If the issue has not been complex enough already, you can now see how you are actually always already juggling environmental issues, with economical issues, as well as psychological and social issues. And just to be clear, this is already happening anyway. As you are sitting in your treatment space, mulling over and discussing physical activity recommendations, you are already sitting in a space that probably still requires the use of fossil fuel energy to keep your lights going; you might or might not have windows or access to daylight in your treatment space, which, might have effects on your own wellbeing and the health of your clients, and you might be playing relaxing nature sounds over your fossil-fuel-run-radio because it helps your client relax, etc etc. 


The end point of the thought-experiment we have engaged in here is as arbitrary as its starting point, as we could go on like this for quite a while longer exploring all the myriad connections there are between physiotherapy and the environment. So to not make things more complex than they already are it might be best to stop here for now. Not wanting to overcommit at this point, but ‘You are already practicing environmental physiotherapy: …’ could easily become a series of blogposts where we look at similar relationships across different areas of physiotherapy practice in the future. The bigger points of such a series however, are, in many ways the same across any example we could pick out. 

The first of these points is that everything we do as physiotherapists has environmental ramifications, one way or another. There is, metaphorically speaking, really no treatment room, research laboratory, or specialty area that you can hide in as far as this is concerned, not even if you are a future physiotherapist working on a spaceship or exoplanet. The key change we might have to make as a profession at this point is to start thinking about it more deliberately and becoming aware of the bigger, environmental picture that we are operating in.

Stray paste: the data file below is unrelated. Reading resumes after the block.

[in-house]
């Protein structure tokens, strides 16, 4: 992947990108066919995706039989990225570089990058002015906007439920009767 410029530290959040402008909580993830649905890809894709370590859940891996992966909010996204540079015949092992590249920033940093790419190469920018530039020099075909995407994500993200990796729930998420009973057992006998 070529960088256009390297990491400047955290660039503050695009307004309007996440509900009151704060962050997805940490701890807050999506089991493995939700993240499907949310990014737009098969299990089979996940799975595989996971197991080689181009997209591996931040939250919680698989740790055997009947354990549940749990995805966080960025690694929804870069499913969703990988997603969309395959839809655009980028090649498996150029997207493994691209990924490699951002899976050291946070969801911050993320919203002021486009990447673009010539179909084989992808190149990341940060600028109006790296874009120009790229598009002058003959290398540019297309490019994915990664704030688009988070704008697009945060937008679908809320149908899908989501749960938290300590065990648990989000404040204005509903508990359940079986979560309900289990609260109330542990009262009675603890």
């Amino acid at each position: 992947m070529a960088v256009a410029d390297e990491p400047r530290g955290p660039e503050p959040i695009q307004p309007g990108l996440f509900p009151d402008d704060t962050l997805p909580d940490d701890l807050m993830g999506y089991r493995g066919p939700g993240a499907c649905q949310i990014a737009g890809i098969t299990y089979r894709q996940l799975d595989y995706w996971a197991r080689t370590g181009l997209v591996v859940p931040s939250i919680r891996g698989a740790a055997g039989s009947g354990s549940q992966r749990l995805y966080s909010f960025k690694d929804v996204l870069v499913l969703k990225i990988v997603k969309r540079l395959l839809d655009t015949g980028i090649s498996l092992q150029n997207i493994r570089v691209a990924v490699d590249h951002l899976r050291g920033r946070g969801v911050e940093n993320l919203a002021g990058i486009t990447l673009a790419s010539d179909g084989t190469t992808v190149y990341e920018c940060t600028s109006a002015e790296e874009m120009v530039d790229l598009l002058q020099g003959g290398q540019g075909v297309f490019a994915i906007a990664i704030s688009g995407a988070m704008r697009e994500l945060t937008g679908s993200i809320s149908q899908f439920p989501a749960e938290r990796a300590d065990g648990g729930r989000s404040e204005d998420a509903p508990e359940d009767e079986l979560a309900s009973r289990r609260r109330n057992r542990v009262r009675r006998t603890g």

Secondly, there are some very important and readily available solutions at hand to support the transition into a more environmentally sustainable future. Taking (outdoor) physical activity as an example, physiotherapists are definitely very experienced in these already, so it would be great if we could continue playing a key role in their further promotion going forward. Recommending ‘greener’ physical activity would then actually be a form of clinical environmental activism. And how great is that? We could really contribute to a more environmentally friendly future by doing what we do well, only even better. Implementing and supporting ready solutions like this also really can’t happen soon enough, so there is every reason to go right ahead.

But finally, it is also good to remember that whatever solutions we come up with, or contribute to, it’s important that we continue critical reflection and keep refining them as we go. As already mentioned recently, there will and must be more ways than one to tackle the current environmental-and-health emergencies, so much remains to be thought about and done. Whichever way you look at it though, these are definitely exciting times and they could do with a bit of support from your trusted and friendly neighbourhood physiotherapist, so we hope you will all get involved.

Filip Maric (PhD)
Filip Maric is a physiotherapist and researcher interested in practical philosophy, ethics, environmental physiotherapy, planetary health and sea kayaking.